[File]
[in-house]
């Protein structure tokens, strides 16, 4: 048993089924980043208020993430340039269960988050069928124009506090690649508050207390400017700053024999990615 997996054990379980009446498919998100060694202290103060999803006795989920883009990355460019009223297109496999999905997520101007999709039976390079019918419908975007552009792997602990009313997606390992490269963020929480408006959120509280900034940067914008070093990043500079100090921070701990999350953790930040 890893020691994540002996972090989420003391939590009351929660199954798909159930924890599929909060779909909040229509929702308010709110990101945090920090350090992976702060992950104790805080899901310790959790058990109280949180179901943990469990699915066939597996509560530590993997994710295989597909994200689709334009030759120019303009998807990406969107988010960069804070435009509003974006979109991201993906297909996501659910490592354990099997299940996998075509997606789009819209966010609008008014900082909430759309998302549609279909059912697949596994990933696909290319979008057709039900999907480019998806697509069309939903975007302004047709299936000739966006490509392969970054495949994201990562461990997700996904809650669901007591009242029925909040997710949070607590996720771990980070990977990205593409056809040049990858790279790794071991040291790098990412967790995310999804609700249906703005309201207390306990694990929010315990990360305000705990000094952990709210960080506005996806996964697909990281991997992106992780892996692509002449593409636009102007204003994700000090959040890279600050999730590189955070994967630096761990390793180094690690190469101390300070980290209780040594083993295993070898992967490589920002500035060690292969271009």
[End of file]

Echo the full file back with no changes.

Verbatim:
[in-house]
């Protein structure tokens, strides 16, 4: 048993089924980043208020993430340039269960988050069928124009506090690649508050207390400017700053024999990615 997996054990379980009446498919998100060694202290103060999803006795989920883009990355460019009223297109496999999905997520101007999709039976390079019918419908975007552009792997602990009313997606390992490269963020929480408006959120509280900034940067914008070093990043500079100090921070701990999350953790930040 890893020691994540002996972090989420003391939590009351929660199954798909159930924890599929909060779909909040229509929702308010709110990101945090920090350090992976702060992950104790805080899901310790959790058990109280949180179901943990469990699915066939597996509560530590993997994710295989597909994200689709334009030759120019303009998807990406969107988010960069804070435009509003974006979109991201993906297909996501659910490592354990099997299940996998075509997606789009819209966010609008008014900082909430759309998302549609279909059912697949596994990933696909290319979008057709039900999907480019998806697509069309939903975007302004047709299936000739966006490509392969970054495949994201990562461990997700996904809650669901007591009242029925909040997710949070607590996720771990980070990977990205593409056809040049990858790279790794071991040291790098990412967790995310999804609700249906703005309201207390306990694990929010315990990360305000705990000094952990709210960080506005996806996964697909990281991997992106992780892996692509002449593409636009102007204003994700000090959040890279600050999730590189955070994967630096761990390793180094690690190469101390300070980290209780040594083993295993070898992967490589920002500035060690292969271009």